I’m confused as to how the attack priority works. Let’s say you set it to attack cruisers at 80%, frigates at 50%, and fighters at 10%. What exactly does that mean?
Do you pick the closest enemy, and if for example, it’s a frigate then there is a 50% chance you will go after the frigate? In other words … Heads you go after the frigate, and tails you pick the next closest unit? Then if the next closest one is a cruiser you have an 80% chance of attacking it? And so on, etc.
The above is just a wild guess. Any help would be more than appreciated!!
As far as I can tell for firing, the attack priority appears to have something to do with accuracy.
At 50%/50%/50%, the craft seems to fire it’s weapon at whatever is ‘easiest’ to hit at the moment. In most cases, the easiest thing to hit is the nearest stationary floating space pig of a cruiser.
But starting at something like 70% attack fighters, 50% attack cruisers, a frigate will begin to fire it’s higher tracking weapons at fighters while still preferring to fire it’s slow 1.0 tracking plasma cannon at cruisers (when possible) - the gunners seem to understand the limitations of their tracking, at least some of the time.
By the time you hit 100% fighters, the frigate will probably be unloading every weapon on fighters at any opportunity. I don’t know what the various thresholds are.
As far as driving is concerned, the % has something to do with distance I haven’t determined yet. Units with 1% attack fighter orders invariably end up chasing fighters sometime before the fight is over, so if your ships do not have strong AA or aren’t in formation with other units, it might be more advisable to simply delete that order.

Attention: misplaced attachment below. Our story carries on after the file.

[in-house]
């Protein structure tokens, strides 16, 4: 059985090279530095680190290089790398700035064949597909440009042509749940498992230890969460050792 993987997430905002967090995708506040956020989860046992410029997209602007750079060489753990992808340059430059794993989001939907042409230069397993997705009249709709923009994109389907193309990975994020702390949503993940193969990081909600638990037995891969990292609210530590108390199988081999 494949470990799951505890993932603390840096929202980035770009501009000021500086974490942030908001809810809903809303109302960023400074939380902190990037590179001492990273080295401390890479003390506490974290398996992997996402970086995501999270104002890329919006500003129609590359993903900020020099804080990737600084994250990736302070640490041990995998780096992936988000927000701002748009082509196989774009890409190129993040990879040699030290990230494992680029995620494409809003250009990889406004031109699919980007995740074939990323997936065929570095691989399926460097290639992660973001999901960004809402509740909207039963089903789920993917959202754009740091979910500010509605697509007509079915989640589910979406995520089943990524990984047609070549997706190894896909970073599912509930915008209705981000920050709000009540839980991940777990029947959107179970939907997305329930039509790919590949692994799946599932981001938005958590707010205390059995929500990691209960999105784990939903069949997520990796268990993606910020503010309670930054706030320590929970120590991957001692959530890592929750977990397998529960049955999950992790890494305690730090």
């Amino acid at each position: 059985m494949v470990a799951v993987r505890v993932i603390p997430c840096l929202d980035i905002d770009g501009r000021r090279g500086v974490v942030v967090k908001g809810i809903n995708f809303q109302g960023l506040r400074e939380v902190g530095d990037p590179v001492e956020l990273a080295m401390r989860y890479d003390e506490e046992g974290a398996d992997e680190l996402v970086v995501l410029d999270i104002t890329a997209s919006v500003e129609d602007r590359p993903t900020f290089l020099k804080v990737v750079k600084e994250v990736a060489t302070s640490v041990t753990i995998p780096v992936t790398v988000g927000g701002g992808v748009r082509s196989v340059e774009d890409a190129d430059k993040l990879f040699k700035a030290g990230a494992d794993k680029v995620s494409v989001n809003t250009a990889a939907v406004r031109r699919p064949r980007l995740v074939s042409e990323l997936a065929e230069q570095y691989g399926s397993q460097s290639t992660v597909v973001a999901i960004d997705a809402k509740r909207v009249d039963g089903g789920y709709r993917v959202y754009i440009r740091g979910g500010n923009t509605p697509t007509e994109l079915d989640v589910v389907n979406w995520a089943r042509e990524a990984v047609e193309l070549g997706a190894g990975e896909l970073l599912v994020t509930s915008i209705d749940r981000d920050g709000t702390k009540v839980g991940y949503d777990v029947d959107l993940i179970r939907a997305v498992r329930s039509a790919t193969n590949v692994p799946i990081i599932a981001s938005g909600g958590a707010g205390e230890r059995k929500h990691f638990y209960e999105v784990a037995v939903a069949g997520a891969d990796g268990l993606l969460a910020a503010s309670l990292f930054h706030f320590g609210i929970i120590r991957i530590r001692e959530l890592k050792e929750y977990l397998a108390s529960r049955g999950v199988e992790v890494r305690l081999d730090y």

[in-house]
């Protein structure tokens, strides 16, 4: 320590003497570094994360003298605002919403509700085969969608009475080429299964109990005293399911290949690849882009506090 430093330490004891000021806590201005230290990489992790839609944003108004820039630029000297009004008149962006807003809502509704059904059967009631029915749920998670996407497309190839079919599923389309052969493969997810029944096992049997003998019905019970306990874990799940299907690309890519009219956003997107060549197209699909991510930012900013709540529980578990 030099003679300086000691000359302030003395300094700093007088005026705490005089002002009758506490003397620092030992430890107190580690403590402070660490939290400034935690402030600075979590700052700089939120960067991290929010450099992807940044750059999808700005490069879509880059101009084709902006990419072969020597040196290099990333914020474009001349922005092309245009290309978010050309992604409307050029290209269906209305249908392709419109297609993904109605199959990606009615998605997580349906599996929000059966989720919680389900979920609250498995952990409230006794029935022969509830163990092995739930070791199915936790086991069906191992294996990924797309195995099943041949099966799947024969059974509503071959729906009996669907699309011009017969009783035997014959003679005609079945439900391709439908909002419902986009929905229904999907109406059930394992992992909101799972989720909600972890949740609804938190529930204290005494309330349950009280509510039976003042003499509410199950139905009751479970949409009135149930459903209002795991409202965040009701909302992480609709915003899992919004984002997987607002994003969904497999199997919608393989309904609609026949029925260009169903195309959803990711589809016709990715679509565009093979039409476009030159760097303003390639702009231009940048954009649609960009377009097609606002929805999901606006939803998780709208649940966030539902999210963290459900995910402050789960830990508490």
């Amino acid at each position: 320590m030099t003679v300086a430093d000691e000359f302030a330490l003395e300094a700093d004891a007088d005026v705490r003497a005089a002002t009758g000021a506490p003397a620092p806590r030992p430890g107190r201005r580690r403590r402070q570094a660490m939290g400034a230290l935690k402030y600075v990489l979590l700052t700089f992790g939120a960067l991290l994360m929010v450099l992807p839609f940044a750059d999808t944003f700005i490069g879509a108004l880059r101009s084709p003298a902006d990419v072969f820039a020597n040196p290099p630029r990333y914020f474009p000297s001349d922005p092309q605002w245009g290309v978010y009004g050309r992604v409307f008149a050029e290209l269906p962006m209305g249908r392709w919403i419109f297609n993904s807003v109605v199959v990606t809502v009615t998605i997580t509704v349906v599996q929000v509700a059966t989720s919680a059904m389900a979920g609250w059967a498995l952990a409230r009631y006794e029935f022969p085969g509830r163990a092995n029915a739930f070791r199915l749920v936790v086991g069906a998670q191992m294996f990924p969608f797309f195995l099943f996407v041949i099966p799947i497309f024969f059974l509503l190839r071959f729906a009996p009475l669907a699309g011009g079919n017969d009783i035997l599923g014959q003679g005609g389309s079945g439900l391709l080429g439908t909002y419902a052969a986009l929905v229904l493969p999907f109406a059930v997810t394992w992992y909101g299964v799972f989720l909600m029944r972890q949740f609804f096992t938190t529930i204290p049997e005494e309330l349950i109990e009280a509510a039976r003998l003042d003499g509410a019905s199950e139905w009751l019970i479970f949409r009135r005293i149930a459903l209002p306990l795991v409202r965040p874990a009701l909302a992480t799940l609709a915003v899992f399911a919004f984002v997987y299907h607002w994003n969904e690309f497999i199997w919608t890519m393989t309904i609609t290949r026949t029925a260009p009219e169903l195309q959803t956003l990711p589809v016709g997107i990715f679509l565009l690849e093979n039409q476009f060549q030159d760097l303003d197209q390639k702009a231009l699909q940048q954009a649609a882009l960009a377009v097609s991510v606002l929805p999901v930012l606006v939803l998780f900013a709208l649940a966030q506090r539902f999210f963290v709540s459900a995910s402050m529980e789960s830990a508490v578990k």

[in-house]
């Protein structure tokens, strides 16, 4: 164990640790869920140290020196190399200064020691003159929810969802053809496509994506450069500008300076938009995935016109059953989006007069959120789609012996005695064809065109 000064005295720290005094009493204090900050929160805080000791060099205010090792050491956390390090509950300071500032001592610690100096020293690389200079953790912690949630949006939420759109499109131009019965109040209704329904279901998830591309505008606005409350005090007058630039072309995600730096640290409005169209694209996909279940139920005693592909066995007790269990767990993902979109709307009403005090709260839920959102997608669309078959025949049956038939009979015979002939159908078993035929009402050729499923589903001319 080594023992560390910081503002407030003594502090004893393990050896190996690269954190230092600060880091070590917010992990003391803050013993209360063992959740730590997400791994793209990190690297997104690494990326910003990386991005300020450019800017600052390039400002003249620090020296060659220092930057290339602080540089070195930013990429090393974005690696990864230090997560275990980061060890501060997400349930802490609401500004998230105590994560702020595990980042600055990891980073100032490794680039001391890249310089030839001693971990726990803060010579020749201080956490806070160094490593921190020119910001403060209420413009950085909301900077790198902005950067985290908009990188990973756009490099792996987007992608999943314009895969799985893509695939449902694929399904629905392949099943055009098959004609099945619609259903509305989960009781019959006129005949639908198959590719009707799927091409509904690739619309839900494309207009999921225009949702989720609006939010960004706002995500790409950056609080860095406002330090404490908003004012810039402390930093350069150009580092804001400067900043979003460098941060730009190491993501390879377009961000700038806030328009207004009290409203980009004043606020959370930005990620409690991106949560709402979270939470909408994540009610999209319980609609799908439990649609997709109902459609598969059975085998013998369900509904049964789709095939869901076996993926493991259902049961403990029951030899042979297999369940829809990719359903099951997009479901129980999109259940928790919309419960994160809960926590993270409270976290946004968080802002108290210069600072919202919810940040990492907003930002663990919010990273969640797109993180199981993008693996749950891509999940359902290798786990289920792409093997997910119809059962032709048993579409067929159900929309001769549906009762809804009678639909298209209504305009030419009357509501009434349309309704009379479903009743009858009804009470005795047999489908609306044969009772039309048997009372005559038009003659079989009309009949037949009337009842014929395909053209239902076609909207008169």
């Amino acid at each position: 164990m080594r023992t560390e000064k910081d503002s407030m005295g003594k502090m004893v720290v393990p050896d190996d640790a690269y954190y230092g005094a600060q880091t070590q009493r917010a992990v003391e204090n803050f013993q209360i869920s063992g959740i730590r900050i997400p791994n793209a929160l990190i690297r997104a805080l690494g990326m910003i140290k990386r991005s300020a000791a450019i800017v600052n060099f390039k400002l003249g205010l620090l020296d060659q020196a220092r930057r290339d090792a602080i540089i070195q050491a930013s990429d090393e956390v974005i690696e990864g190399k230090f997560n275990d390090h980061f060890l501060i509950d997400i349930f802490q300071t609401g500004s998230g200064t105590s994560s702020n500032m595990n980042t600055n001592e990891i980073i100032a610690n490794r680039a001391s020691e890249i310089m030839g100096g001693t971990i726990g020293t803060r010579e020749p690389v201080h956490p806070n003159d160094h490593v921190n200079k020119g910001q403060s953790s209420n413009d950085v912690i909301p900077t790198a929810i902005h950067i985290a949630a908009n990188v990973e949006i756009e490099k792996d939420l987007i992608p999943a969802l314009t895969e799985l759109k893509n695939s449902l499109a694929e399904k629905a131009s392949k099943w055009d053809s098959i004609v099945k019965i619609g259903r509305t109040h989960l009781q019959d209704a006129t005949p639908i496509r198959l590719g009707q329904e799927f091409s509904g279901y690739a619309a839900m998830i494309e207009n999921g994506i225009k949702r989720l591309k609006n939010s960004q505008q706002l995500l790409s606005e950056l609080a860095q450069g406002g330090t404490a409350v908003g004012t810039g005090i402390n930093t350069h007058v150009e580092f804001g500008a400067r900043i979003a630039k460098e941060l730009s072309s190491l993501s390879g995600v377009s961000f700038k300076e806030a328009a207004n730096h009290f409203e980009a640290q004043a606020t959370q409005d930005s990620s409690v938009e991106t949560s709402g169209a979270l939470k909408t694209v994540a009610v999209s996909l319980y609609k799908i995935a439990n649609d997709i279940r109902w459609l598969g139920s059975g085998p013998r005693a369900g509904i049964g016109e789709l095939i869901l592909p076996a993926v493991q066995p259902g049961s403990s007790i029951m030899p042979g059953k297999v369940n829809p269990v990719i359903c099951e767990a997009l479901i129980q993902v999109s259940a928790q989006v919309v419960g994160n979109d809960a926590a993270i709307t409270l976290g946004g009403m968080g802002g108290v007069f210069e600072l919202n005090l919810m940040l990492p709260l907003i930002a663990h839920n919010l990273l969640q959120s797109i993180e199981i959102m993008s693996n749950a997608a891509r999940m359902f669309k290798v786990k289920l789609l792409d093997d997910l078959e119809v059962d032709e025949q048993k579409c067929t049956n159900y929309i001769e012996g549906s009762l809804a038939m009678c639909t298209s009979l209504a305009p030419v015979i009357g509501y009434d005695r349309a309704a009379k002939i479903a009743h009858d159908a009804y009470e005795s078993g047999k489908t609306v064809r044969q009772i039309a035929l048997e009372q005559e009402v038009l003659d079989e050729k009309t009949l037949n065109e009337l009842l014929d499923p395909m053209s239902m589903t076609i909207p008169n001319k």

Chasing fighters though, seems to happen fairly frequently towards the end of the match. As to why, fighters tend to swarm in on the last few targets by then, so it might just be a matter of the volume and proximity.
Agreed that, even at 1% priority for fighters, sometimes a cruiser will wander off chasing fighters.
One thing I’ve noticed is that, between 1% and 100%, the behavior of a ship in relation to the set maximum range can be quite different.
A missile cruiser set to 2000 meters maximum range, yet 100% priority against cruisers; the missile cruiser will often run right up, and close in on the enemy fleet. Set the priority to 1% with 2000 meter range, and sometimes the same cruiser will avoid getting into range (~1200 meters), unless it is ‘cornered’ and has no place to go.
It appears to me that if you set your maximum range, and regardless of priority; don’t employ ‘keep moving,’ that a ship will run up and stay right at the set ‘maximum range’ to its given target unit. By adding ‘keep moving,’ it appears as though ships generally dodge in and out of the set range, to the tune of 500 meters or more, either way (inside or outside the set range).
Attack priorities are complex, and fairly subtle
Basically there are two decisions going on here. What to attack (as in fly towards, to within the engagement ranges set) and what to fire at. These decisions are made separately by the ship, and then by each gunner.